Skip to main content

Full text of "A Song of Redemption"

See other formats


STOP 



Early Journal Content on JSTOR, Free to Anyone in the World 

This article is one of nearly 500,000 scholarly works digitized and made freely available to everyone in 
the world by JSTOR. 

Known as the Early Journal Content, this set of works include research articles, news, letters, and other 
writings published in more than 200 of the oldest leading academic journals. The works date from the 
mid-seventeenth to the early twentieth centuries. 

We encourage people to read and share the Early Journal Content openly and to tell others that this 
resource exists. People may post this content online or redistribute in any way for non-commercial 
purposes. 

Read more about Early Journal Content at http://about.jstor.org/participate-jstor/individuals/early- 
journal-content . 



JSTOR is a digital library of academic journals, books, and primary source objects. JSTOR helps people 
discover, use, and build upon a wide range of content through a powerful research and teaching 
platform, and preserves this content for future generations. JSTOR is part of ITHAKA, a not-for-profit 
organization that also includes Ithaka S+R and Portico. For more information about JSTOR, please 
contact support@jstor.org. 



A SONG OP REDEMPTION 269 



Tuo of the Sabbath Morning Hymns, recited between 
Passover and Pentecost. 

A SONG OF REDEMPTION. 

From the Hebrew of Ibn Gebirol. 

Captive of sorrow on a foreign shore, 

A handmaid as 'neath Egypt's slavery: 
Through the dark day of her bereavement sore 

She looketh unto thee. 
Restore her sons, O mighty One of old ! 

Her remnant tenth 1 shall cause man's strife to cease 2 . 
O speed the message; swiftly be she told 
Good tidings, which Elijah shall unfold: 
Daughter of Zion, sing aloud! behold 

Thy Prince of Peace ! 

Wherefore wilt thou forget us, Lord, for aye 3 ? 

Mercy we crave! 
O Lord, we hope in thee alway; 

Our King will save! 

Surely a limit boundeth every woe, 

But mine enduring anguish hath no end; 
My dreary years are spent in ceaseless flow, 

My wound hath no amend. 
O'erwhelmed, my helm doth fail; no hand is strong 

To steer the bark to port, her longed-for aim. 
How long, Lord, wilt thou my doom prolong? 
When shall be heard the dove's sweet voice of song 4 ? 
O leave us not to perish for our wrong, 

Who bear thy name! 

1 Isa. vi. 13. 2 Isa. xix. 24. 3 Lara. v. 20. 4 Song of Songs ii. 12. 
VOL. VIII. T 



270 THE JEWISH QUARTERLY REVIEW 

Wherefore wilt thou forget us, Lord, for aye? 

Mercy we crave! 
Lord, we hope in thee alway; 

Our King will save! 

Wounded and crushed, beneath my load I sigh, 

Despised and abject, outcast, trampled low;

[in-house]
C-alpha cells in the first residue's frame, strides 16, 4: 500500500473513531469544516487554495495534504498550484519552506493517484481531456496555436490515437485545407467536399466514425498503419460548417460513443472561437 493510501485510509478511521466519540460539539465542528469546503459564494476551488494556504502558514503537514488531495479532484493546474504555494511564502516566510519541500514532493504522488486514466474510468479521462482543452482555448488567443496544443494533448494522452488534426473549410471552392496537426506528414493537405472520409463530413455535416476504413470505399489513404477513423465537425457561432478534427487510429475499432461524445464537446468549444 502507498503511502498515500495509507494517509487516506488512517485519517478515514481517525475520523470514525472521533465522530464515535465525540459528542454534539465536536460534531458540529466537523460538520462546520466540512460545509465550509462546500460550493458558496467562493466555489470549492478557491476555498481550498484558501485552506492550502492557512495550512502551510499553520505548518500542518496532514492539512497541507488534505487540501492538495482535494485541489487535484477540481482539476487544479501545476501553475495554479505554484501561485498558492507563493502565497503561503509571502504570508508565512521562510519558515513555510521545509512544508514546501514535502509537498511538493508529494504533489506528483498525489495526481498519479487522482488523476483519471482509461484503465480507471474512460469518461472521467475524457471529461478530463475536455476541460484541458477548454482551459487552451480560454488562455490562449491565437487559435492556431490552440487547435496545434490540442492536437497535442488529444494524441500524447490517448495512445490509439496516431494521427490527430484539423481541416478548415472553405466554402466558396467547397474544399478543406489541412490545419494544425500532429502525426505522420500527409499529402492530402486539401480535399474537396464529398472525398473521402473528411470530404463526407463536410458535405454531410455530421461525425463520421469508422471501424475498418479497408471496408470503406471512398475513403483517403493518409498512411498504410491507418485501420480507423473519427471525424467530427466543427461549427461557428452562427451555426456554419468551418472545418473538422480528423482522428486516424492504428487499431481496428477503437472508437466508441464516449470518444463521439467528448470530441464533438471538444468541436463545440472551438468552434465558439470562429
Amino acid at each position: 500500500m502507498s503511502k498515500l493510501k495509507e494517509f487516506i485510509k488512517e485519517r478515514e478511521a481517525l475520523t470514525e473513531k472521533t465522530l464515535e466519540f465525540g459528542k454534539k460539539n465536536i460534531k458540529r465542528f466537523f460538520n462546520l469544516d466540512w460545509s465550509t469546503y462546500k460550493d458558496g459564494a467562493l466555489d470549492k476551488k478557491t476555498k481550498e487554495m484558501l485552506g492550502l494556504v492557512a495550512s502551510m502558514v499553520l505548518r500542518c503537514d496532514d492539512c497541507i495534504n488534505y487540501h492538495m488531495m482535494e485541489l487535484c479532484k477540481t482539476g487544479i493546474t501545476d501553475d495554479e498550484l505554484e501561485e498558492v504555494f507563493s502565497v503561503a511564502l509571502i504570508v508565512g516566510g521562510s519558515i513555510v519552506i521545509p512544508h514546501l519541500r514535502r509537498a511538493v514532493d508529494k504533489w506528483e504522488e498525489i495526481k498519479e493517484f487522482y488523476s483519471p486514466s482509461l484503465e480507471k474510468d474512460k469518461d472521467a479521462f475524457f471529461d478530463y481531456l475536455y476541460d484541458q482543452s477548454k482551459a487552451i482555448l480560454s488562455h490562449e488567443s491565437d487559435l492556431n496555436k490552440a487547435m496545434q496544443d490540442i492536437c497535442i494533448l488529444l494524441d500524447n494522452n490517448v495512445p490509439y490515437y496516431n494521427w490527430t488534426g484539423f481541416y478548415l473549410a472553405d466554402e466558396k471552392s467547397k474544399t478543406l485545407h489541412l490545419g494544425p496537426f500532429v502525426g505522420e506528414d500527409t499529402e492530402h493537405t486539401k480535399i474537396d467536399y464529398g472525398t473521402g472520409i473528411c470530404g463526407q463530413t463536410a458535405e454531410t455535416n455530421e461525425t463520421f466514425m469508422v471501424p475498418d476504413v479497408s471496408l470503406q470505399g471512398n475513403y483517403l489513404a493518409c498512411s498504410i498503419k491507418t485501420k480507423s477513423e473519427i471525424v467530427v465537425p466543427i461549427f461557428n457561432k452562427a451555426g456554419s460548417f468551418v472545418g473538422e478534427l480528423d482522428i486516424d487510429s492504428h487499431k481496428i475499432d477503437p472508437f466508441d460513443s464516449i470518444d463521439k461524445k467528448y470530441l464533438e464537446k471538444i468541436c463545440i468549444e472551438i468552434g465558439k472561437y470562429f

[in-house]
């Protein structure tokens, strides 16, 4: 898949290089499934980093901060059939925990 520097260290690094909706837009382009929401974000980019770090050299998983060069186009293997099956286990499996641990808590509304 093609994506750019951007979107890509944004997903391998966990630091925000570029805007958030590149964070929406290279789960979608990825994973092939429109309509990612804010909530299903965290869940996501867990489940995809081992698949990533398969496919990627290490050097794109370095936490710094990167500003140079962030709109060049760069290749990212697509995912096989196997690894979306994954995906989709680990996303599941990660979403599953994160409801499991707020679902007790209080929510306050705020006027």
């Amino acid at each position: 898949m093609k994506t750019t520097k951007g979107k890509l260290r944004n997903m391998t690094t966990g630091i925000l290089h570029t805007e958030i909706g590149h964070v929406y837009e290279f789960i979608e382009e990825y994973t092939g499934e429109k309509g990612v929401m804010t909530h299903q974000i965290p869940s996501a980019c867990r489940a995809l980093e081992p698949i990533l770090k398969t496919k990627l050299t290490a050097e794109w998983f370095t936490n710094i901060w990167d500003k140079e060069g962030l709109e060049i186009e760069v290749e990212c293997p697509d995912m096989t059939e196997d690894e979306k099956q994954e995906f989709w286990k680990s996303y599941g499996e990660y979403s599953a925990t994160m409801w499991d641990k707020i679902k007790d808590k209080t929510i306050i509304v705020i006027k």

How long, Lord, shall I of violence cry, 

My heart dissolve with woe ? 
How many years, without a gleam of light, 

Has thraldom been our lot, our portion pain ! 
With Ishmael, as a lion in his might, 
And Persia, as an owl of darksome night 1 , 
Beset on either side, behold our plight 
Betwixt the twain. 

Wherefore wilt thou forget us, Lord, for aye? 

Mercy we crave! 
Lord, we hope in thee alway ; 

Our King will save! 



o 



Is this thy voice? 

The voice of captive Ariel's 2 woe unhealed? 
Virgin of Israel, arise! rejoice! 

In Daniel's vision, lo! the end is sealed 3 : 
When Michael on the height 

Shall stand aloft in strength, 
And shout aloud in might, 

And a Redeemer come to Zion at length 4 ! 
Amen, amen, behold, 
The Lord's decree foretold. 
E'en as thou hast our souls afflicted sore, 
So wilt thou make us glad for evermore 5 ! 



1 Alluding probably to the persecutions which Jews suffered both under 
the Crescent and the Cross. 

2 Isa. xxix. 1, 2. 8 Dan. xii. 4 Isa. lix. 20. 
4 Ps. xc. 15. 



A SONG OF LOVB 271 

Wherefore wilt thou forget us, Lord, for aye? 

Mercy we crave! 
Lord, we hope in Thee alway; 



Our King will save ! 



Nina Davis. 



A SONG OF LOVE 1 . 
From the Hebrew of Rabbi Isaac ben Reuben Alfasi. 

My noble love! 

dove of wondrous grace ! 

What aileth thee that thou dost weep in woe 1 ? 
Messiah cometh unto thee : then go, 

Fly to thy resting-place. 
I am thy Saviour, who will ransom thee ; 
Thy hope from ancient day: 
Know that in truth I say, 
I, thy Eedeemer, I will set thee free 2 , 
My noble love ! 

My Mighty Love! 
Where is thy troth of yore, 
The vision of the seers of ages gone, 
Proclaiming to the lone, the outcast one, 

Whose glory is no more, 
That she shall yet be sought, again shall shine, 
A very great delight? 
Thine is redemption's right, 
Yea, and the power of sole possession thine 3 , 
My Mighty Love! 

My noble love! 

1 found delight in thee, 

O fair one! when I saw thee in thy youth, 
And passing o'er thee with my bond of truth, 
Betrothed thee unto me. 

1 A dialogue between God and Israel. 2 Ruth iii. 12. 3 Jer. xxxii. 8. 

T 2,